- About this Journal ·
- Abstracting and Indexing ·
- Advance Access ·
- Aims and Scope ·
- Annual Issues ·
- Article Processing Charges ·
- Articles in Press ·
- Author Guidelines ·
- Bibliographic Information ·
- Citations to this Journal ·
- Contact Information ·
- Editorial Board ·
- Editorial Workflow ·
- Free eTOC Alerts ·
- Publication Ethics ·
- Reviewers Acknowledgment ·
- Submit a Manuscript ·
- Subscription Information ·
- Table of Contents
International Journal of Alzheimer's Disease
Volume 2013 (2013), Article ID 121068, 7 pages
Acetylcholinesterase Inhibitors Promote Angiogenesis in Chick Chorioallantoic Membrane and Inhibit Apoptosis of Endothelial Cells
1Department of Pharmacology, School of Medicine, Mashhad University of Medical Sciences, Mashhad 917794-8564, Iran
2Pharmacological Research Center of Medicinal Plants, School of Medicine, Mashhad University of Medical Sciences, Mashhad 917794-8564, Iran
3Department of Pharmacodynamics and Toxicology, School of Pharmacy, Mashhad University of Medical Sciences, Mashhad 91775-1365, Iran
4Neurocognitive Research Center, School of Medicine, Mashhad University of Medical Sciences, Mashhad 917794-8564, Iran
Received 31 May 2013; Revised 12 August 2013; Accepted 18 August 2013
Academic Editor: Paula Moreira
Copyright © 2013 Seyed Mohsen Mortazavian et al. This is an open access article distributed under the Creative Commons Attribution License, which permits unrestricted use, distribution, and reproduction in any medium, provided the original work is properly cited.
Alzheimer’s disease (AD) is one of the most common causes of dementia in the elderly. Recently, a great attention has been paid to the possible role of vascular changes in the pathogenesis of AD. Reduced microvascular density and degeneration of the endothelium are of structural cerebrovascular changes in AD. Acetylcholinesterase (AChE) inhibitors are widely used for the improvement of AD symptoms. Until now, however, the effects of AChE inhibitors on vascular changes including angiogenesis and endothelial cell apoptosis are not fully understood. In the present work, the effects of three AChE inhibitors (donepezil, rivastigmine, and galantamine) were tested on H2O2-induced apoptosis in human umbilical vein endothelial cells (HUVECs) and on angiogenesis in chicken chorioallantoic membrane model. Incubation of HUVEC with H2O2 led to a significant decrease in cell viability and an increase in the percentage of apoptotic cells. The tested drugs, at concentrations of 1–100 μM, significantly inhibited the H2O2-induced toxicity. Also, all donepezil, rivastigmine and galantamine significantly increased the number of vessels in the chorioallantoic membrane when injected into fertilized eggs. In conclusion, AChE inhibitors possess angiogenesis-accelerating properties and have antiapoptotic effects on endothelial cells. These effects of AChE inhibitors may be involved in their beneficial effects on AD.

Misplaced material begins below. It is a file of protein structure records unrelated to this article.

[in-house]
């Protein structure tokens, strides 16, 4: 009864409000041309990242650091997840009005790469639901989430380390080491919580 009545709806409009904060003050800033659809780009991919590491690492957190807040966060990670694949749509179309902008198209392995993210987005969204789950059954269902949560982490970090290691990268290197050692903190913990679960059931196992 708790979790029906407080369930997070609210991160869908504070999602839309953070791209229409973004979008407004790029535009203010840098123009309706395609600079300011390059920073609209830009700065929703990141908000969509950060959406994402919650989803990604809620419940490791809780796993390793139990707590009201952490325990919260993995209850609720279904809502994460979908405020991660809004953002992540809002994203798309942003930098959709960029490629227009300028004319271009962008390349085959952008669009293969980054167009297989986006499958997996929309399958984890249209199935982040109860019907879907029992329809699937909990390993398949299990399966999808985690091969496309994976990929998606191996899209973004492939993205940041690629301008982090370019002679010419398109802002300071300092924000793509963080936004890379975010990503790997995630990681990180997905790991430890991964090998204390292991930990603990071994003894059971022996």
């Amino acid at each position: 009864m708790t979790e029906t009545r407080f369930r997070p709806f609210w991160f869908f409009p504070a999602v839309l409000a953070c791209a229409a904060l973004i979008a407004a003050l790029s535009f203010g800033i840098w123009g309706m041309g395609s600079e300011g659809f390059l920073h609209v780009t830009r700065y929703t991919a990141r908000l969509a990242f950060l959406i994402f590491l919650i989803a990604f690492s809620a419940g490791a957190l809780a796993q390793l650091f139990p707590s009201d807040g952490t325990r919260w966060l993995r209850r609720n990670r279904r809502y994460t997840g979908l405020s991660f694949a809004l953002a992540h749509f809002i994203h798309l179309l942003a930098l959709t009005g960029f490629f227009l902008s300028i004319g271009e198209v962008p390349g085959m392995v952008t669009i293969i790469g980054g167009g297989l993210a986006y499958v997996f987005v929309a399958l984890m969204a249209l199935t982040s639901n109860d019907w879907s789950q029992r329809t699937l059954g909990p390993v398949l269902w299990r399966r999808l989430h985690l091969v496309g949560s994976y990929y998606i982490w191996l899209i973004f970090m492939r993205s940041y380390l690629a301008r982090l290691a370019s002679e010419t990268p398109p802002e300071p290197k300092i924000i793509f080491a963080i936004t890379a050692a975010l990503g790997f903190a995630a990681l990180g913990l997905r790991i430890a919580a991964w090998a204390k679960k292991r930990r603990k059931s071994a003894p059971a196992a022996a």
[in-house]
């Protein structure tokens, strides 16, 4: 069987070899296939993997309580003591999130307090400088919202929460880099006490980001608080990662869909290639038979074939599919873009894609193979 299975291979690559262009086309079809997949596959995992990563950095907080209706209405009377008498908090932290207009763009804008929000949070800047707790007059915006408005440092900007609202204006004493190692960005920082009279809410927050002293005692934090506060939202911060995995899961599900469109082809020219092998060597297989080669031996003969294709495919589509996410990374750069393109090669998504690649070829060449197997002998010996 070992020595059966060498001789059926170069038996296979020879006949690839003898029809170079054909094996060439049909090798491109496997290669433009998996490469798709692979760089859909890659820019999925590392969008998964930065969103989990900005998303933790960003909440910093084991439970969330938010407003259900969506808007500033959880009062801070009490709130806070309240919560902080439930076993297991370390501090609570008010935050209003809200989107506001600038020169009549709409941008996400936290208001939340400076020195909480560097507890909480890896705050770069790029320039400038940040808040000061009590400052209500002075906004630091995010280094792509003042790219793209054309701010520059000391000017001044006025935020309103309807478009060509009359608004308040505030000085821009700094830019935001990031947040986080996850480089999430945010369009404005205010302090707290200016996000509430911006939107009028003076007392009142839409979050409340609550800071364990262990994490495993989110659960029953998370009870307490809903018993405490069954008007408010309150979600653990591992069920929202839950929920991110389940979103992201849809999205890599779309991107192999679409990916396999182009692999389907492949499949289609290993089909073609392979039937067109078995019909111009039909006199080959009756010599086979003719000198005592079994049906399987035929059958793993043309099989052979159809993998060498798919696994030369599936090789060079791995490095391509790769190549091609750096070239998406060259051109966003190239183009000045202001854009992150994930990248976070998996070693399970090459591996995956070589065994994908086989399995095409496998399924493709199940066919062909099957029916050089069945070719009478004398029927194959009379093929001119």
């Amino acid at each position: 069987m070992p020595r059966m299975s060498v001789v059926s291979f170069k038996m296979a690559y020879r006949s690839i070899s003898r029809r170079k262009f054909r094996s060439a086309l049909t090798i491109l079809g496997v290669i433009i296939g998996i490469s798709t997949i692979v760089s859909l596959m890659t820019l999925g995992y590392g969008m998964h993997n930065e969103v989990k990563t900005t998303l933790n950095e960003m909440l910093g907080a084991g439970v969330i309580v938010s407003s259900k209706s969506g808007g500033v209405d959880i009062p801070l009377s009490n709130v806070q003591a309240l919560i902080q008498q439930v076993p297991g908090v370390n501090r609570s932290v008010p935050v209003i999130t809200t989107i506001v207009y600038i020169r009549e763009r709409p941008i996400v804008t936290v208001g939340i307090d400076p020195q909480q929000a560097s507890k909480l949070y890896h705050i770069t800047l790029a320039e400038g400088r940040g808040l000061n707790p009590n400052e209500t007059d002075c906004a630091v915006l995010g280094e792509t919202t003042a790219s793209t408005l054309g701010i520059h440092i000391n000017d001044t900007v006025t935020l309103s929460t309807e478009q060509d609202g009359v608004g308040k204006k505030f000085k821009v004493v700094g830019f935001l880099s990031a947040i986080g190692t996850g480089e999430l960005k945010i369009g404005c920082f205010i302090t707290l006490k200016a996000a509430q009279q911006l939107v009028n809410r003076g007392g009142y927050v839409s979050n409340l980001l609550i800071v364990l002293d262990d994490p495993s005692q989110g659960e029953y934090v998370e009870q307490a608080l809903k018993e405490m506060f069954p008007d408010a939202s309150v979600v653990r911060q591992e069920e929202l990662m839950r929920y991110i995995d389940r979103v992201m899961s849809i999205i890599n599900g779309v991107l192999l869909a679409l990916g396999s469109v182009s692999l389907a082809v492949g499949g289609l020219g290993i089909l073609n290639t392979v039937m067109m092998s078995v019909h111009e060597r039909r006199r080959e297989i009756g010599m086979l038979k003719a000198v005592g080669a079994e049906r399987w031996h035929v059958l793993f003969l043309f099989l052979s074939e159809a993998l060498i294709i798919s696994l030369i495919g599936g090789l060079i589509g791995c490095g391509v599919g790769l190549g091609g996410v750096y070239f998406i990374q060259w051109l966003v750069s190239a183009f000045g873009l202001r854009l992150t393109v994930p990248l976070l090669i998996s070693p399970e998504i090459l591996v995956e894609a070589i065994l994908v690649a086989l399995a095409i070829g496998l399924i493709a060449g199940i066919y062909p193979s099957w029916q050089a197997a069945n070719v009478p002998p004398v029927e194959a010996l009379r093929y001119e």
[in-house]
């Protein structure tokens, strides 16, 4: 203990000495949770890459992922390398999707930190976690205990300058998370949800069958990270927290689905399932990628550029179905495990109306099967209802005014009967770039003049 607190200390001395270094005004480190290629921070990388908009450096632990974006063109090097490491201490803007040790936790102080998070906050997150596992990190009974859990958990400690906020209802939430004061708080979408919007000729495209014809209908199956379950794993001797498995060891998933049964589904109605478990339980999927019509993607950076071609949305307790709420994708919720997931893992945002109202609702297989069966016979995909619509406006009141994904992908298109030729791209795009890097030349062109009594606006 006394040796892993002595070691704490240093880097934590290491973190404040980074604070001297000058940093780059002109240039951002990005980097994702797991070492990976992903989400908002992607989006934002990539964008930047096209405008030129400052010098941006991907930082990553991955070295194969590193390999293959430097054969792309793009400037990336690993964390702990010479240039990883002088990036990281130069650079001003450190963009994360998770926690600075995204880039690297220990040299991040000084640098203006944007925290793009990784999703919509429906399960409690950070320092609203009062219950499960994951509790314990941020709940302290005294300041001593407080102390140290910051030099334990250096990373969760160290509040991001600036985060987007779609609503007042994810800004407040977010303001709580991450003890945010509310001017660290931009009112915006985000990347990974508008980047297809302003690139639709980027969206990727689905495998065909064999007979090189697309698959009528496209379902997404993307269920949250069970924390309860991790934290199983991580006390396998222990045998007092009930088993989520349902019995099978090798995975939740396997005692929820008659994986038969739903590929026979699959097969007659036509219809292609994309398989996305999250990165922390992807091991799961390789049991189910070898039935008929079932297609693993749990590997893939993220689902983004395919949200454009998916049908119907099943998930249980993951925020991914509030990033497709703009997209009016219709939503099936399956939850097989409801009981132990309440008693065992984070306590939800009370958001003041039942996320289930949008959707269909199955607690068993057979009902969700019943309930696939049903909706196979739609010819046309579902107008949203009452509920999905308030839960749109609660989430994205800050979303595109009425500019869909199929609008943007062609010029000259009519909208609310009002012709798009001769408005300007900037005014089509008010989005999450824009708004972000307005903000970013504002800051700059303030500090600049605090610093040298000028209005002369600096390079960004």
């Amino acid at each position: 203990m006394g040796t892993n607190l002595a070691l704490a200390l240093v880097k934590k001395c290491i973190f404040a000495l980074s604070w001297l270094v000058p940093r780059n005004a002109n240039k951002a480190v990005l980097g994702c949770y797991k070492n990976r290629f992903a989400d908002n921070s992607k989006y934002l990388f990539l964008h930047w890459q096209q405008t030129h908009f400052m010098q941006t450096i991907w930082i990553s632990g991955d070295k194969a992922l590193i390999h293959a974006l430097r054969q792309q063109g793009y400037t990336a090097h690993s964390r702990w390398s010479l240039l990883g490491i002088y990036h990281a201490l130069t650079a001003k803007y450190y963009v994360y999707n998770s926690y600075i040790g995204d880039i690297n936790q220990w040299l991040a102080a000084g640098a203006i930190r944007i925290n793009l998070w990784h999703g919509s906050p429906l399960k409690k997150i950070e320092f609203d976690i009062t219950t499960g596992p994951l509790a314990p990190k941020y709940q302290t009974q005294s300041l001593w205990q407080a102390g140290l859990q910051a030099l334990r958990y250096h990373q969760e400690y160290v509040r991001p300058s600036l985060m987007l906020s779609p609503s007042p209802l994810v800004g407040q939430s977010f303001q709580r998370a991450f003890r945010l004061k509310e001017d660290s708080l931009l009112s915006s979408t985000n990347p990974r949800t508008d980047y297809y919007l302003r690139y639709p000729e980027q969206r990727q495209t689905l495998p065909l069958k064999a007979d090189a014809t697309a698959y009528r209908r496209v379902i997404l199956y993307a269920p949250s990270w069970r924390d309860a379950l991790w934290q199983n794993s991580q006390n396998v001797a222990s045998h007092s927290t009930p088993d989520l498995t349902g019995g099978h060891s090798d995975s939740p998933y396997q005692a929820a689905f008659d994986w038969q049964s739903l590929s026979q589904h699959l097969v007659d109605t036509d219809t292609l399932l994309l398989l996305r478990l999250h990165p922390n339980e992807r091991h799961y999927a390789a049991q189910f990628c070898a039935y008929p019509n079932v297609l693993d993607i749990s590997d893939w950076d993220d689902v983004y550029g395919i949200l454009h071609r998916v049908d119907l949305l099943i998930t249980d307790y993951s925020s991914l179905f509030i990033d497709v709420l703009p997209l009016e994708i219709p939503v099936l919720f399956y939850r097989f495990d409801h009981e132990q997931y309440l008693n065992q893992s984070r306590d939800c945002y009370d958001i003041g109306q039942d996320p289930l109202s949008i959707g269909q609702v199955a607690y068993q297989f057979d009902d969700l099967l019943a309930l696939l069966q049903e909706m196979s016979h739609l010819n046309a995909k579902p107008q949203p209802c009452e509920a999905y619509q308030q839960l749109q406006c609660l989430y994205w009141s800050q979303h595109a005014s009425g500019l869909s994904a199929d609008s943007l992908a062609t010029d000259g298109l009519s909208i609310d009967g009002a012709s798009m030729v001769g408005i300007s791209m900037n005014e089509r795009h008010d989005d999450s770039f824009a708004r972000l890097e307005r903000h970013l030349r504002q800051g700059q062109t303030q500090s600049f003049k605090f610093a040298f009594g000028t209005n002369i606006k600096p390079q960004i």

Alzheimer’s disease (AD), a progressive neurodegenerative disorder, is the primary common cause of dementia in the elderly. Intracellular neurofibrillary tangles, amyloid plaques, neuronal loss, and vascular amyloidosis are of characteristic hallmarks of AD . In spite of extensive studies, however, the molecular pathogenesis of AD is not yet fully understood. Some of the suggested mechanisms include amyloid-induced neurotoxicity, inflammatory reaction, oxidative stress, proteasome inhibitor-induced cell death, and cerebral hypoperfusion [2, 3].
Recently, a great attention has been paid to the possible role of vascular changes in the pathogenesis of AD [1, 2, 4, 5]. Vascular irregularities, reduced microvascular density, arteriolar and capillary atrophy, and degeneration of the endothelium are of structural cerebrovascular changes in AD [6, 7]. Death or dysfunction of endothelial cells leads to dysregulation of endothelial-neuronal-glial cell interactions and therefore contributes to the onset or progression of this disease. During AD, endothelial cells can be damaged by glia-derived cytokines, heavily aggregated proteins, and oxidative stress .
Acetylcholinesterase (AChE) inhibitors, antiglutamic agents, secretase inhibitors, and anti-inflammatory drugs are of available therapeutics for management of AD [3, 9]. Cholinergic deficit is consistent and early finding in patient with AD and AChE inhibitors which increase bioavailability of ACh have proven to improve cognitive function in these patients [9–15]. Donepezil, rivastigmine and galantamine are of the most widely used AChE inhibitors, and currently approved by US Food and Drug Administration (FDA). Recent studies suggest that effects of AChE inhibitors are not limited to its cholinergic activity and other mechanisms including inhibition of glutamate-induced excitotoxicity, reducing inflammatory processes, and mitigating the effects of oxidative stress involved in their beneficial effects on AD [16, 17]. It has been well documented that overproduction of reactive oxygen cause dysfunction and death of endothelial cells . However, the possible effect of AChE inhibitors on oxidative stress-induced endothelial cell damage remained unclear. Therefore, this study was carried out to investigate whether donepezil, rivastigmine, and galantamine are capable of protecting human umbilical vein endothelial cell (HUVEC) against -induced apoptosis, an in vitro model which simulates cell damage in AD [19, 20]. Also, the possible effect of these AChE inhibitors on angiogenesis was examined using chicken chorioallantoic membrane model.
2. Materials and Methods
2.1. Drugs and Chemicals
The HUVECs were obtained from Pasteur Institute (Tehran, Iran). Dimethyl sulfoxide (DMSO), , penicillin/streptomycin solution, 3-(4,5-dimethyl-2-thiazolyl)-2,5-diphenyl-2H-tetrazolium bromide (MTT), and propidium iodide were purchased from Sigma (USA). Dulbecco’s Modified Eagle’s Medium (DMEM) and fetal bovine serum (FBS) were bought from GIBCO (USA). Fertilized eggs were kindly provided by Morghdaran Toos Co. (Mashhad, Iran). Rivastigmine tartrate and galantamine HBr (produced by Ranbaxy, India) were donated by Tehran Darou Co. (Iran). Donepezil HCl (produced by Megafine, India) was kindly provided by Razak pharmaceutical Co. (Iran).